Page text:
Heat 1 gallon of water in large pot. Do not boil. Turn off heat. Add half of the honey to this and stir until dissolved. Pour this mixture into the primary (the big bucket with the water lock on it you bought from your local homebrew store) Add and stir in the rest of the honey now. Now add the juice from the wild grapes and some elderberry syrup for medicinal effect if you have any. Next add and stir in 3 more gallons of room temperature water. If you plan to use a Hydrometer to measure the alcohol content of your mead later you would take a starting hydrometer reading at this point. However the use of a hydrometer is optional and due to lack of space I will not go into further detail about the hydrometer. Measure the temperature of this mixture that is now in the primary fermenter with a candy thermometer. Rehydrate the yeast by heating about a cup or two of water to about 100° F pour this water into a small bowl and add the yeast. Let sit for 15 minutes, then stir thoroughly to mix. To Pitch the yeast, make sure the primary is about 70° then give the yeast a quick stir and pour it right into the center in the fermenter. Alternatively I sometimes skip rehydrating the yeast and simply scatter the Red Star Pasteur Champagne yeast into the primary and stir in to dissolve the yeast and tooxygenate the must. You’ll need a long handled spoon to stir the must. Stir vigorously for 5 minutes. Close the primary fermenter bucket and attach the water lock. Fill the water lock with water. Let must ferment in the primary for several weeks. Temperatures of 60° F top 75° F are ideal. Within days you should notice bubbling in your fermentation lock. About two to three weeks later the bubbling should slow down, now it is time forracking (the process of transferring the must from the primary fermenter to the carboy).Sanitize your empty 5-gallon carboy and its stopper, your siphon hose and racking cane. Have your carboy well below the fermenter. Attach the hose to the racking cane and fill completely with tap water. Crimp end of hose. Have a pan on the floor by the carboy to catch the tap water before the mead begins to flow. Put the cane into the full fermenter, being sure it never touches too near the bottom. Lower the hose end down to the pan on the floor next to the carboy, release the crimp in the tube end and let the water flow out into the pan until the you see mead starting to flow. Quickly crimp and move the tube end into the carboy. Now let the mead flow into the carboy. Be careful to keep the hose end below the surface of the liquid during this process. Keep the hose end well above the bottom of the fermenter to keep from siphoning up spent yeast and sediment – the idea is to leave this behind and discard, a step toward clarification. Your carboy should be filled up to the neck. If it is not you can top it off with water. Install the fermentation lock on your carboy and fill the fermentation lock with water to the fill line. About 6 to 9 months later when the bubbling has ceased you are ready to bottle. You can use the same process for bottling as you did for transferring the mead to the carboy from the primary. You can start the suction on the siphon by mouth instead of with tap water if you prefer.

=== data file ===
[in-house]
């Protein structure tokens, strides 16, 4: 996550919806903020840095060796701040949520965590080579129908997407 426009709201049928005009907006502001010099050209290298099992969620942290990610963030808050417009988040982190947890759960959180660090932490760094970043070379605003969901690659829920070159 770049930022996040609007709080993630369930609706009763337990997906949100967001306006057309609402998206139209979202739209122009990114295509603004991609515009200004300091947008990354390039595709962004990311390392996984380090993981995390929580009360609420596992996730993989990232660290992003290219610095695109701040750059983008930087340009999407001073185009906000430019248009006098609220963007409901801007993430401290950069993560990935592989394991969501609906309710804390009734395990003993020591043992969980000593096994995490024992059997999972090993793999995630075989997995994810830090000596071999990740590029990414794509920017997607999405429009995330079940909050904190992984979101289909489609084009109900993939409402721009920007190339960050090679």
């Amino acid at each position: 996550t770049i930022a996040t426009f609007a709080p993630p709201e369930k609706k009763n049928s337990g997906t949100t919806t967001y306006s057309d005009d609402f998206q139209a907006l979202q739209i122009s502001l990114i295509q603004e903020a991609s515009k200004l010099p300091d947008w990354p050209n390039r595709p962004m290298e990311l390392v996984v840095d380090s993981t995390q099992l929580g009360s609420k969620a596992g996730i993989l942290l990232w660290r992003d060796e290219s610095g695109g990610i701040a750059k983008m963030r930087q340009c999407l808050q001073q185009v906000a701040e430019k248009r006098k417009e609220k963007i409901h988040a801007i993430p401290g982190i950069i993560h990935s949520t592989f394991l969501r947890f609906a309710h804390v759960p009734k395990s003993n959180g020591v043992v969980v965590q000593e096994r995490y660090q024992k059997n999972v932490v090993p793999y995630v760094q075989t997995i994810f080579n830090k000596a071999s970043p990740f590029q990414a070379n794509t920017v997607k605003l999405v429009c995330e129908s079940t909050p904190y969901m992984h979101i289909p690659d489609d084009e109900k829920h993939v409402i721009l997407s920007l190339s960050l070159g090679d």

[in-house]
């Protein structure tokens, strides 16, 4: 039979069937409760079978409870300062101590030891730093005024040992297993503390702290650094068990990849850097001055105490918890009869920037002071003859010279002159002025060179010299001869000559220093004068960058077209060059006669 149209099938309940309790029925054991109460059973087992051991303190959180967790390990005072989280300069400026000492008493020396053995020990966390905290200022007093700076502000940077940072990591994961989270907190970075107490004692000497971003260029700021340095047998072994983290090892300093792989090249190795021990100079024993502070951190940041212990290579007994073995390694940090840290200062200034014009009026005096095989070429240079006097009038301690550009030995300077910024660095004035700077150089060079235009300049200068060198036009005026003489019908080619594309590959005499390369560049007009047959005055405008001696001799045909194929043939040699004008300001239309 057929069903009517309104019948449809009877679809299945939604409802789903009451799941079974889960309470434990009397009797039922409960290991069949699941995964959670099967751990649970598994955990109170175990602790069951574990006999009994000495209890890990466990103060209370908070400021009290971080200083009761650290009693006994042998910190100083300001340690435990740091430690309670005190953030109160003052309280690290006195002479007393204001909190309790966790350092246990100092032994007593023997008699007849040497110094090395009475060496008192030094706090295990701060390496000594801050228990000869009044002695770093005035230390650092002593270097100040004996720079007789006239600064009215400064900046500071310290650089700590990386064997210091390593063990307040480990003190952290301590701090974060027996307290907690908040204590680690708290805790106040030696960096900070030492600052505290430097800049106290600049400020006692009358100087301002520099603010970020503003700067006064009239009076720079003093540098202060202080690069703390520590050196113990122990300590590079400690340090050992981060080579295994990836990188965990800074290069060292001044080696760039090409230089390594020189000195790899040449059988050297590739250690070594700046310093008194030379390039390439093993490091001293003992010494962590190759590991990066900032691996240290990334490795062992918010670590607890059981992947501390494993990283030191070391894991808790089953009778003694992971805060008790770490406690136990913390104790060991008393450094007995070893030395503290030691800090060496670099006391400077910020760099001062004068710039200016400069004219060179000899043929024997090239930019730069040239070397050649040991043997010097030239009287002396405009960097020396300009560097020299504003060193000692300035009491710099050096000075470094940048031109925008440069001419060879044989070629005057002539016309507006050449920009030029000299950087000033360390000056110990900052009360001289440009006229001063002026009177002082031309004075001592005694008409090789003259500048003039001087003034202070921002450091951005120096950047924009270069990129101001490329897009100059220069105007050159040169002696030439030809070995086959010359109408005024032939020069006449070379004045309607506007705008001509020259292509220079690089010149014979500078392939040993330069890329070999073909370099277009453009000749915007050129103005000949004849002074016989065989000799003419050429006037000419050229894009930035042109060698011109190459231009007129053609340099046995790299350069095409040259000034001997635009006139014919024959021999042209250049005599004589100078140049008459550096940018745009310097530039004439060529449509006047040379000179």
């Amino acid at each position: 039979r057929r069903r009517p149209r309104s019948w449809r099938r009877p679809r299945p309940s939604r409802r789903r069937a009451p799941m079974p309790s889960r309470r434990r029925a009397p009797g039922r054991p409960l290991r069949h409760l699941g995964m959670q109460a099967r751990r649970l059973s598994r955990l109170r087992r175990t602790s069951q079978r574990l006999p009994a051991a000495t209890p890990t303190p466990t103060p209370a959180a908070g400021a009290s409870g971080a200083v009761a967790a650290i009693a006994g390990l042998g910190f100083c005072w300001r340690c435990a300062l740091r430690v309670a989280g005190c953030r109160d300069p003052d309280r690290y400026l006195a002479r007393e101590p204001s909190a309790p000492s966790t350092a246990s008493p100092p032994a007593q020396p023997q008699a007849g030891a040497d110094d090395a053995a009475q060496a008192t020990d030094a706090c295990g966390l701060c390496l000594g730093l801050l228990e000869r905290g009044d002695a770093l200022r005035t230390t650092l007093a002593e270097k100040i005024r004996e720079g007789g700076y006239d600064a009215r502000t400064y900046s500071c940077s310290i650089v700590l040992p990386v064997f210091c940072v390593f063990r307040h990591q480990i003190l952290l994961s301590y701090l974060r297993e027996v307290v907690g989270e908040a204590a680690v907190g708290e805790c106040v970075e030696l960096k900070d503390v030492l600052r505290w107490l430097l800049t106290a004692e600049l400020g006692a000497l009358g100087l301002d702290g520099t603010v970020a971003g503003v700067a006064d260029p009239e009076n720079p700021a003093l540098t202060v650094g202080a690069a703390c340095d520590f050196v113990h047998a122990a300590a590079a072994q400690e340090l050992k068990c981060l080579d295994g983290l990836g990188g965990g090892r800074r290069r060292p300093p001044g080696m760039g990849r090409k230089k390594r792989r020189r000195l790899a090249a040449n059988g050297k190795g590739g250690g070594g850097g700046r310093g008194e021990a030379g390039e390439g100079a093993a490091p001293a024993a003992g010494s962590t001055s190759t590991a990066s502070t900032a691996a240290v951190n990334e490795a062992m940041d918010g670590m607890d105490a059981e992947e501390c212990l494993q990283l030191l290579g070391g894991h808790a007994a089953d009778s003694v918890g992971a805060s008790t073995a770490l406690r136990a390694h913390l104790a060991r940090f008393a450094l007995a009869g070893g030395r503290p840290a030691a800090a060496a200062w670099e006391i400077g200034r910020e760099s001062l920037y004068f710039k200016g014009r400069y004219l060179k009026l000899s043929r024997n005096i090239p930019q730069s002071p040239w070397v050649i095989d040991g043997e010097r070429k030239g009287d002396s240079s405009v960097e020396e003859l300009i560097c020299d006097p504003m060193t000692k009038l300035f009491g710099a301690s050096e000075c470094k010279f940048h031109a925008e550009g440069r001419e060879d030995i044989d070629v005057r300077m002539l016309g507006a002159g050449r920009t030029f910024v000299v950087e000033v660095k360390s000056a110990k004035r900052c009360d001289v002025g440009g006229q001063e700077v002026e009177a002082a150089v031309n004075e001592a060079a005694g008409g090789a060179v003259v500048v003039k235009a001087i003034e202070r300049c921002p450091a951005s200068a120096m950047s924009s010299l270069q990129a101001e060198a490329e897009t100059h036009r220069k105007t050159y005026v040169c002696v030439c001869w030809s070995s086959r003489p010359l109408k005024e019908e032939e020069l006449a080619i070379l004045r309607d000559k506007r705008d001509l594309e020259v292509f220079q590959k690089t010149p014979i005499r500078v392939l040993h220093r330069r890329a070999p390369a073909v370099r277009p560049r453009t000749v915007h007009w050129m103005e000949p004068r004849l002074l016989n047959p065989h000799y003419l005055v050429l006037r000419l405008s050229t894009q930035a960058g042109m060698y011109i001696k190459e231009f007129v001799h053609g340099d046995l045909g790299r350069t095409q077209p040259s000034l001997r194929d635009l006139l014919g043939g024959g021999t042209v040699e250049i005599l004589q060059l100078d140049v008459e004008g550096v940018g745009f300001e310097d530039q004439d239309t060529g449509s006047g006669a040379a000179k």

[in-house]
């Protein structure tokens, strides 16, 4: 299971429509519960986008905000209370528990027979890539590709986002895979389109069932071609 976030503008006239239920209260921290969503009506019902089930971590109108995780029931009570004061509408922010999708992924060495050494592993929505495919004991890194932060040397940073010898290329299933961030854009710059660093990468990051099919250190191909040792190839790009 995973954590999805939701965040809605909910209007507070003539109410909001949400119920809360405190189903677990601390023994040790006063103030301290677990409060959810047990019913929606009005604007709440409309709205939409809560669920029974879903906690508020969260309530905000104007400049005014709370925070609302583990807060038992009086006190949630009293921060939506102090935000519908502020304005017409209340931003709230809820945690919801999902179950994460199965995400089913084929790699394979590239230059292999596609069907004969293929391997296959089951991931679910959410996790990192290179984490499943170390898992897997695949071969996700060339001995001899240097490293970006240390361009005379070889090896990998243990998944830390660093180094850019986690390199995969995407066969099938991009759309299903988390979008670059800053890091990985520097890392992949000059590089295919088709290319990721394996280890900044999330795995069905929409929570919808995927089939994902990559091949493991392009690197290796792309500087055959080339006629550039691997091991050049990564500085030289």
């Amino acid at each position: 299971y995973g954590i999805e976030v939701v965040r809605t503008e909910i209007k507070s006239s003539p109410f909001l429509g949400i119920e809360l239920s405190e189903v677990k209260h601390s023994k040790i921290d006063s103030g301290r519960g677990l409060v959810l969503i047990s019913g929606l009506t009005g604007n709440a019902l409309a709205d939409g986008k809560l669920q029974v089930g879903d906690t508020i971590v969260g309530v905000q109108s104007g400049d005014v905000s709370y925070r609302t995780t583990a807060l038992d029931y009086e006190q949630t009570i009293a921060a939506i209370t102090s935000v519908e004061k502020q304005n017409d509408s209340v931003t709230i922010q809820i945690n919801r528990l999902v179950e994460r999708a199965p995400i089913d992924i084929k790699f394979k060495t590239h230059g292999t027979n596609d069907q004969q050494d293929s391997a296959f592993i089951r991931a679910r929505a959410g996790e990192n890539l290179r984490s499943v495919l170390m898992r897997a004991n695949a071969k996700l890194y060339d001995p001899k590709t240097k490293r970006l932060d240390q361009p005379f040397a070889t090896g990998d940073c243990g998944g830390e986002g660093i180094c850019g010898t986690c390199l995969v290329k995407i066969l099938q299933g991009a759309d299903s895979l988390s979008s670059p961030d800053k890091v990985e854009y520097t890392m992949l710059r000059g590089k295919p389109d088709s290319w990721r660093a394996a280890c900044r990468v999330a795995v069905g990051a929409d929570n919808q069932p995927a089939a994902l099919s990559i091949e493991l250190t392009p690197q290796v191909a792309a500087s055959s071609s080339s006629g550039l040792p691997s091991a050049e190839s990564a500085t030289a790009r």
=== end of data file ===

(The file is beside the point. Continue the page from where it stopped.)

The Complete Meadmaker by Ken Schramm is an excellent resource for getting an understanding of the mead making process. I also search online for recipes, ideas, and the experience of other mead makers. By comparing the online information I gather with my own experience and the understanding I’ve gained from The Complete Meadmaker I am able to come up with my own recipes and ways of making mead that work for me.

 

The pleasure of mead making is sharing the experience of changes in nature. Fermentation is essentially when a food goes bad yet turns out to be delicious. It’s culture, preservation, and a story about ourselves.

 

Pretty Fantastic to be a Bubble.

 

In my dream I was a bubble.

All that was me was the consciousness of the tiny bubble.

You were there too, a tiny bubble just beside me

And we were holding onto the bottom of a glass,

Our entire world.

 

We decided to let go and together we floated up

Among the floating stars of other bubbles

Glittering in the dark glass of sky.

 

We went straight up with the spirit of fermentation,

And I said to you just before we touched

The open surface of the horizon,

“We are about to be absorbed”

 

Our fun little ride was over, our identities would be no more, I knew.

We were only bubbles in a glass,

And now we would join Air,

Without borders, you and I, and the sky,

After our short ride together as little bubbles.

 

I didn’t have time to say all that and more to you,

Only that little warning,

“We are about to be absorbed.”

 

-Alice Eckles